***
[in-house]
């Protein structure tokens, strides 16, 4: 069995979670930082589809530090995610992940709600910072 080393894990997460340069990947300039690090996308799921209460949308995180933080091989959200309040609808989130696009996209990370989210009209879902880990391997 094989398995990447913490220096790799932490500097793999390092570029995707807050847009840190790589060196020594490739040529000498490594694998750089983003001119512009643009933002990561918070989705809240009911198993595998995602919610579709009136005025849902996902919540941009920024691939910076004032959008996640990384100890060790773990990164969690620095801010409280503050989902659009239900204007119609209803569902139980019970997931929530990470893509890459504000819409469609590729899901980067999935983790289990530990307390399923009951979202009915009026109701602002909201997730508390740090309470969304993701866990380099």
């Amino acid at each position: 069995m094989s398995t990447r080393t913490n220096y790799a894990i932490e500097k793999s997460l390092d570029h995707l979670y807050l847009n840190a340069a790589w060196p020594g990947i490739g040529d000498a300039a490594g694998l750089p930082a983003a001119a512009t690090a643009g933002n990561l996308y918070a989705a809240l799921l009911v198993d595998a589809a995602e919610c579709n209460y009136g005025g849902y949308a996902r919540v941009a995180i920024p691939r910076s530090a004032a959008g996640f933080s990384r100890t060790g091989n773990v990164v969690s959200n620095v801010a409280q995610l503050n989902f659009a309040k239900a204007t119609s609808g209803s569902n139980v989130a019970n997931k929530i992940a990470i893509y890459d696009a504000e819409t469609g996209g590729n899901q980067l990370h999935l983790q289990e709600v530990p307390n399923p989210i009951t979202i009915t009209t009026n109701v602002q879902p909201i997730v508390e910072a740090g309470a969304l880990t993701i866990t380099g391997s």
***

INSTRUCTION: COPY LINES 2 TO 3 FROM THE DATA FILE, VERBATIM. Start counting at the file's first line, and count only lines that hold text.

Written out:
């Protein structure tokens, strides 16, 4: 069995979670930082589809530090995610992940709600910072 080393894990997460340069990947300039690090996308799921209460949308995180933080091989959200309040609808989130696009996209990370989210009209879902880990391997 094989398995990447913490220096790799932490500097793999390092570029995707807050847009840190790589060196020594490739040529000498490594694998750089983003001119512009643009933002990561918070989705809240009911198993595998995602919610579709009136005025849902996902919540941009920024691939910076004032959008996640990384100890060790773990990164969690620095801010409280503050989902659009239900204007119609209803569902139980019970997931929530990470893509890459504000819409469609590729899901980067999935983790289990530990307390399923009951979202009915009026109701602002909201997730508390740090309470969304993701866990380099």
């Amino acid at each position: 069995m094989s398995t990447r080393t913490n220096y790799a894990i932490e500097k793999s997460l390092d570029h995707l979670y807050l847009n840190a340069a790589w060196p020594g990947i490739g040529d000498a300039a490594g694998l750089p930082a983003a001119a512009t690090a643009g933002n990561l996308y918070a989705a809240l799921l009911v198993d595998a589809a995602e919610c579709n209460y009136g005025g849902y949308a996902r919540v941009a995180i920024p691939r910076s530090a004032a959008g996640f933080s990384r100890t060790g091989n773990v990164v969690s959200n620095v801010a409280q995610l503050n989902f659009a309040k239900a204007t119609s609808g209803s569902n139980v989130a019970n997931k929530i992940a990470i893509y890459d696009a504000e819409t469609g996209g590729n899901q980067l990370h999935l983790q289990e709600v530990p307390n399923p989210i009951t979202i009915t009209t009026n109701v602002q879902p909201i997730v508390e910072a740090g309470a969304l880990t993701i866990t380099g391997s």